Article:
Graduation Year


Document Type




Degree Name

Doctor of Philosophy (Ph.D.)

Degree Granting Department

Marine Science

Major Professor

Pamela Hallock Muller, Ph.D.

Committee Member

James Garey, Ph.D.

Committee Member

Kendra Daly, Ph.D.

Committee Member

Mya Breitbart, Ph.D.

Committee Member

Susan Richardson, Ph.D.


CellTracker Green, fluorescence, Photic stress, Quiescence, symbiosis


Dormancy, a state of severely decreased or suspended metabolism, is a widespread survival strategy in nature. In the Foraminifera, one of the most studied groups of marine organisms, its presence had been suggested by circumstantial evidence, but rarely studied directly until recently. Despite the lack of research, stressor-induced dormancy can significantly alter the way in which foraminiferal ecology is understood, especially in marginal environments. In this dissertation, I reviewed the evidence for dormancy in the foraminiferal literature, concluding that evidence for dormancy is widespread across the Phylum. I then explored the role of dormancy in the survival of the diatom-bearing foraminifer Amphistegina gibbosa d’Orbigny when exposed to toxic chemicals, and when kept in dark conditions for extended periods of time. I developed methods for utilizing CellTracker Green™, a fluorescent probe, to explore metabolic activity in symbiont-bearing foraminifers, finding that it can be used in some situations, such as bioassay experiments or other cases of toxic chemical exposure, to distinguish dead from dormant individuals. The results of the associated experiments demonstrated that reduced metabolism occurred in individuals that survived toxic chemical exposure for over two months in darkness, as well as indicating that metabolic recovery can begin to occur within 30 minutes of removal from darkness. Fluorescence microscopy of symbiont autofluorescence also demonstrated that the diatom symbionts are also capable of surviving aphotic conditions, recovering when returned to lighted conditions.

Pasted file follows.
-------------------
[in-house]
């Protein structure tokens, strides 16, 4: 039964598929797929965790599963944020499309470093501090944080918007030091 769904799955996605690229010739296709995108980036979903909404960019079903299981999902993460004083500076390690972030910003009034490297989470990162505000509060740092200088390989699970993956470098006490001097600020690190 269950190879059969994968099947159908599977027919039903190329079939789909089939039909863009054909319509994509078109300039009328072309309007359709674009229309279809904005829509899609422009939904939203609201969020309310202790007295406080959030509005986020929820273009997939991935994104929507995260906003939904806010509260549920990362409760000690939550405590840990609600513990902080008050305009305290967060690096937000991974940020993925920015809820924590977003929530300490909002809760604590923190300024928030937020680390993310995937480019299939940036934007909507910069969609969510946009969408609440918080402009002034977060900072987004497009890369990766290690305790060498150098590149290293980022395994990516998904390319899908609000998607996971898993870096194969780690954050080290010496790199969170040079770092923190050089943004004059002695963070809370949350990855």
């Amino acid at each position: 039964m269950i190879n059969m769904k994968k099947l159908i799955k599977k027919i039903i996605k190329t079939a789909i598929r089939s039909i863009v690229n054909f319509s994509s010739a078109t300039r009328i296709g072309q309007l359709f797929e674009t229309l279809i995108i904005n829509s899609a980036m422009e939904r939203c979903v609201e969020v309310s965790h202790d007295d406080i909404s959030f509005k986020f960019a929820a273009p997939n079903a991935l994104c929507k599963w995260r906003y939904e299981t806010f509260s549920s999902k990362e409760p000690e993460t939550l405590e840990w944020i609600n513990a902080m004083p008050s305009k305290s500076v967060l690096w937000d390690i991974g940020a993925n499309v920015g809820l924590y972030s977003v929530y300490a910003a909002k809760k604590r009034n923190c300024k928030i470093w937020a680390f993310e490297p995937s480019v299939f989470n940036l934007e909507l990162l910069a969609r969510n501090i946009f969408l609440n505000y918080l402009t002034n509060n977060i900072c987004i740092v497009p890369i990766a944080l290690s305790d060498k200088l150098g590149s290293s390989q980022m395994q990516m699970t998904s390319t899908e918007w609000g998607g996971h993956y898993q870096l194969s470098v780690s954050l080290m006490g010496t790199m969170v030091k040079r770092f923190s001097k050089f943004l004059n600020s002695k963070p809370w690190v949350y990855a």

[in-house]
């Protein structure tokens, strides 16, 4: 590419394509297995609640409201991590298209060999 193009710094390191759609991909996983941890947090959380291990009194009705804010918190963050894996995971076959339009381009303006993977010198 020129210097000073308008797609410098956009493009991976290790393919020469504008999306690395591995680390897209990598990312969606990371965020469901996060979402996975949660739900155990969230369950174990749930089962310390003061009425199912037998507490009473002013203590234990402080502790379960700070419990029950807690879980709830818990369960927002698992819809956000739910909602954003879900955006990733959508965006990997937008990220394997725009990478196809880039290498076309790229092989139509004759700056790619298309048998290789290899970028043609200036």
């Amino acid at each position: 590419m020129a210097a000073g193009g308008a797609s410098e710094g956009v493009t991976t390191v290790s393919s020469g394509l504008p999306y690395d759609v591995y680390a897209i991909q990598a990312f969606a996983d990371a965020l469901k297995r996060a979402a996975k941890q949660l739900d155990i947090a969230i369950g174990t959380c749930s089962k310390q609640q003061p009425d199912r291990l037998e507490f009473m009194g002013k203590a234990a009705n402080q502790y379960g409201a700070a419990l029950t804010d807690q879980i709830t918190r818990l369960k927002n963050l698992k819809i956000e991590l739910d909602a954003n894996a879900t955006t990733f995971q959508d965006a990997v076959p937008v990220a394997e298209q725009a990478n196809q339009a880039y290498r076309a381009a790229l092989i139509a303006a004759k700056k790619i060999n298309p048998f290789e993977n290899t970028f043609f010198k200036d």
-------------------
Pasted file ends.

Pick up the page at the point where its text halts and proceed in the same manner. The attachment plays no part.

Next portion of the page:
Further experiments showed that A. gibbosa and its associated symbionts are capable of surviving up to 20 months in darkness. Although survival decreased as the length of time in darkness increased, 80% of the specimens survived a 20-month treatment. In addition, all treatment lengths showed color recovery, indicating survival of the diatom symbionts, which give A. gibbosa its characteristic golden-brown color. However, patterns of color recovery indicated that extended periods in darkness increased the photosensitivity of the A. gibbosa holobiont, despite entering dormancy.